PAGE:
John MacArthur has two observations which help us to interpret this passage more fully.

The first is on the use of Hades in verse 23:

… that word is a word that basically is a neutral word, sometimes refers to waiting place, sometimes just refers to sort of darkness, or the place of death, or the grave. But it is used sometimes with more specificity, or more exactness. And, I believe, Matthew uses it here in the sense of torment, in the place where Satan and his demons and the condemned will dwell. He uses it in the sense of hell. That is Matthew’s pattern. He uses Hades one other time and that’s in chapter 16 verse 18 and he talks about the gates of hell. And I think he means in both of these cases, consistent, the place of torment. Matthew also commonly in referring to this same place uses the term Gehenna, which was a word that meant a burning fire; actually it was the term for the dump in Jerusalem which never went out, the fire burned continually. And he uses that twice in chapter 5 and once in chapter 10.

Also, it’s interesting to note that in Luke 16:23 it talks about the rich man being in Hades and being in torment. So, Hades can be a word that reflects torment. And in consistent with Matthew’s approach, that’s what I think he is saying. You are going to a place of torment. And the torment of Capernaum will exceed the torment of Sodom.

Since the 17th century, if not before, some scholars and intellectuals, especially those favouring universalism, have presented us with the neutral connotation of Hades. Yet, it is worth keeping MacArthur’s explanation in mind: that, in some contexts, Hades may well refer to a place far worse — one of torment.

The other point MacArthur made was on sackcloth and ashes:

Sackcloth was the coarse … camel hair, like John the Baptist wore, that turned black. It was a symbol of mourning. And when you wanted to mourn or show humility, you put on sackcloth and then in an oriental custom, threw ashes all over yourself. Or else, you could have a big bed of ashes and just dive in and wallow in it. That was another way you expressed your sorrow. That is not necessarily a biblical custom that was an oriental one. But Job did it, in Job 42:6, he repented in dust and ashes. And so did Daniel in 9, when he prayed that great prayer to God on behalf of his people in captivity, he put ashes on himself.

In closing, we need to exercise caution when we see lax interpretations of Scripture. The explaining away of torment — i.e. the meaning of Hades — is one of these. Some of my readers will find this warning unsophisticated. So be it. What does Jesus say in Matthew 11:25-26?

25 At that time Jesus declared, “I thank you, Father, Lord of heaven and earth, that you have hidden these things from the wise and understanding and revealed them to little children; 26 yes, Father, for such was your gracious will.

The chapter concludes with one of the best known and best loved Bible verses:

28 Come to me, all who labor and are heavy laden, and I will give you rest. 29 Take my yoke upon you, and learn from me, for I am gentle and lowly in heart, and you will find rest for your souls. 30 For my yoke is easy, and my burden is light.”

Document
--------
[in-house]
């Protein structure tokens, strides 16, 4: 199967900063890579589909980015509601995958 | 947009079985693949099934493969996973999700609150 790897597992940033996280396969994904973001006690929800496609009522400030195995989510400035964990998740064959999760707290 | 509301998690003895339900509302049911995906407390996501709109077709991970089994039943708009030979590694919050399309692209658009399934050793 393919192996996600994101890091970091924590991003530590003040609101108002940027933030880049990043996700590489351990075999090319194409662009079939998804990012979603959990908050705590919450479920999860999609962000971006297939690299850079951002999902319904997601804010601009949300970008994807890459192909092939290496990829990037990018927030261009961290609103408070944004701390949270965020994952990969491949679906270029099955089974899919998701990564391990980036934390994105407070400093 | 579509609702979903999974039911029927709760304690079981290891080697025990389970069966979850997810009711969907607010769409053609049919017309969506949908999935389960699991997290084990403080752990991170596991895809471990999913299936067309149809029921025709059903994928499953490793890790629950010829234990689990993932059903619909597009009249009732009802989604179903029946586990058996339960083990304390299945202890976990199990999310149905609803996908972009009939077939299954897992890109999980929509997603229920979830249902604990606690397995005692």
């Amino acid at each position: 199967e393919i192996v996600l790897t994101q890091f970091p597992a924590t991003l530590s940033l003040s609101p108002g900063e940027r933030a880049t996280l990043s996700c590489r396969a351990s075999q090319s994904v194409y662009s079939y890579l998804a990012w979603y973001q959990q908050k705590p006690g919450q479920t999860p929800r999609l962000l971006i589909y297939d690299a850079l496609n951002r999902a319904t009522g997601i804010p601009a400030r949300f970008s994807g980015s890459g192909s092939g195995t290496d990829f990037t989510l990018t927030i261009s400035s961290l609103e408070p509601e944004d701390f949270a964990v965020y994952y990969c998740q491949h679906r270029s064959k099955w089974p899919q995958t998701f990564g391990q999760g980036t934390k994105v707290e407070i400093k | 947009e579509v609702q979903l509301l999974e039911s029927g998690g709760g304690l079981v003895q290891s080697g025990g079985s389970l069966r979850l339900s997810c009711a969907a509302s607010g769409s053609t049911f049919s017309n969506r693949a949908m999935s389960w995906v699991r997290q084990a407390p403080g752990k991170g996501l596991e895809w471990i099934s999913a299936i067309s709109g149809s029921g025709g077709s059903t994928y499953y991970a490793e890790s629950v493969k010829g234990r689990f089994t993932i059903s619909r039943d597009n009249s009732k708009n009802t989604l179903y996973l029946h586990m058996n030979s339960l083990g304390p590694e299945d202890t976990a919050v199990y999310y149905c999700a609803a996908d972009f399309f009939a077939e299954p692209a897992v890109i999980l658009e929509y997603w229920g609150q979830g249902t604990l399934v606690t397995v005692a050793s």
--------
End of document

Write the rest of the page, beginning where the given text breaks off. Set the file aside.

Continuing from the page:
May we contemplate this in the week ahead.

Next time: Matthew 12:1-8

One of John MacArthur’s Grace to You elders, Cameron Buettel, wrote an excellent article warning Christians about the ‘whole Gospel’ teaching which focusses on socio-political works.

In ‘Is the Social Gospel the Whole Gospel?’ we discover that, not only are today’s celebrity evangelists promoting something St Francis of Assisi never said, they are also abusing the context of the Gospel of Matthew, turning it into a socio-political one.

Tony Campolo is a primary mover in this regard, advocating the ‘whole Gospel’. Yet, as Cameron Buettel explains, this is not only inaccurate but it also confuses believers who think that by doing charitable work they are effecting their own salvation which comes only through divine grace through faith.

If we are grace-filled and obedient to Christ, we will automatically be drawn to give of ourselves in charity to others. Such acts are the fruits of our faith.

However, we must not expect charity to deliver us to the pearly gates if we lack faith.

Buettel unfolds the argument (emphases mine):

Advocates of the social gospel … appeal to Matthew 25 as their apex argument:

Then the King will say to those on His right, “Come, you who are blessed of My Father, inherit the kingdom prepared for you from the foundation of the world. For I was hungry, and you gave Me something to eat; I was thirsty, and you gave Me something to drink; I was a stranger, and you invited Me in; naked, and you clothed Me; I was sick, and you visited Me; I was in prison, and you came to Me.” Then the righteous will answer Him, “Lord, when did we see You hungry, and feed You, or thirsty, and give You something to drink? And when did we see You a stranger, and invite You in, or naked, and clothe You? When did we see You sick, or in prison, and come to You?” The King will answer and say to them, “Truly I say to you, to the extent that you did it to one of these brothers of Mine, even the least of them, you did it to Me.”